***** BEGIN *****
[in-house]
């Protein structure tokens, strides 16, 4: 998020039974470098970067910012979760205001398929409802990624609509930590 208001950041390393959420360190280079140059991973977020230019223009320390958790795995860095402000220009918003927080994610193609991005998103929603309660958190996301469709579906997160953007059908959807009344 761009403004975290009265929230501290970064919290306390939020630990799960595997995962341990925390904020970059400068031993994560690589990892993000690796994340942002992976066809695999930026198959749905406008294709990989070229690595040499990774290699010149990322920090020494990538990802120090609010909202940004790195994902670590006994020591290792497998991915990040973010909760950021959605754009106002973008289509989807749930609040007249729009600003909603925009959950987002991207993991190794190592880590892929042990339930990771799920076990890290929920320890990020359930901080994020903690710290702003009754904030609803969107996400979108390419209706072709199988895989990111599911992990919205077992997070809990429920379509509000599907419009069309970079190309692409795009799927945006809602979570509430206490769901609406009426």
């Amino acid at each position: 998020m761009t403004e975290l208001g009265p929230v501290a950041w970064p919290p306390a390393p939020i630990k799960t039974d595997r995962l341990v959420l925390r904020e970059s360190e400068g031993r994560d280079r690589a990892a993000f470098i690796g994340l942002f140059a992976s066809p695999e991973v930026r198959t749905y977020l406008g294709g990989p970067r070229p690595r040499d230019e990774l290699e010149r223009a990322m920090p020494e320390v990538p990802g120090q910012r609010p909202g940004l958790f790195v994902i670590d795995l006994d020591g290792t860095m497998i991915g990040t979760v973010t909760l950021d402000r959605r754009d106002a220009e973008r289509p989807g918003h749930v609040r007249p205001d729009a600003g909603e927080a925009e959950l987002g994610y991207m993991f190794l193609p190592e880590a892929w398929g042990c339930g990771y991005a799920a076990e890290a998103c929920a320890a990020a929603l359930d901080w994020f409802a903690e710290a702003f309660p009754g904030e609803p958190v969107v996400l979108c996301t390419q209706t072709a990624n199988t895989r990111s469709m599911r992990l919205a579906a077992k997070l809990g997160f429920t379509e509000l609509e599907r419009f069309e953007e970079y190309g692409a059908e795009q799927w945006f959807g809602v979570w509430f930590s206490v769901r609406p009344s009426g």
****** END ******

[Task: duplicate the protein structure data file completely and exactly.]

[in-house]
């Protein structure tokens, strides 16, 4: 998020039974470098970067910012979760205001398929409802990624609509930590 208001950041390393959420360190280079140059991973977020230019223009320390958790795995860095402000220009918003927080994610193609991005998103929603309660958190996301469709579906997160953007059908959807009344 761009403004975290009265929230501290970064919290306390939020630990799960595997995962341990925390904020970059400068031993994560690589990892993000690796994340942002992976066809695999930026198959749905406008294709990989070229690595040499990774290699010149990322920090020494990538990802120090609010909202940004790195994902670590006994020591290792497998991915990040973010909760950021959605754009106002973008289509989807749930609040007249729009600003909603925009959950987002991207993991190794190592880590892929042990339930990771799920076990890290929920320890990020359930901080994020903690710290702003009754904030609803969107996400979108390419209706072709199988895989990111599911992990919205077992997070809990429920379509509000599907419009069309970079190309692409795009799927945006809602979570509430206490769901609406009426």
């Amino acid at each position: 998020m761009t403004e975290l208001g009265p929230v501290a950041w970064p919290p306390a390393p939020i630990k799960t039974d595997r995962l341990v959420l925390r904020e970059s360190e400068g031993r994560d280079r690589a990892a993000f470098i690796g994340l942002f140059a992976s066809p695999e991973v930026r198959t749905y977020l406008g294709g990989p970067r070229p690595r040499d230019e990774l290699e010149r223009a990322m920090p020494e320390v990538p990802g120090q910012r609010p909202g940004l958790f790195v994902i670590d795995l006994d020591g290792t860095m497998i991915g990040t979760v973010t909760l950021d402000r959605r754009d106002a220009e973008r289509p989807g918003h749930v609040r007249p205001d729009a600003g909603e927080a925009e959950l987002g994610y991207m993991f190794l193609p190592e880590a892929w398929g042990c339930g990771y991005a799920a076990e890290a998103c929920a320890a990020a929603l359930d901080w994020f409802a903690e710290a702003f309660p009754g904030e609803p958190v969107v996400l979108c996301t390419q209706t072709a990624n199988t895989r990111s469709m599911r992990l919205a579906a077992k997070l809990g997160f429920t379509e509000l609509e599907r419009f069309e953007e970079y190309g692409a059908e795009q799927w945006f959807g809602v979570w509430f930590s206490v769901r609406p009344s009426g």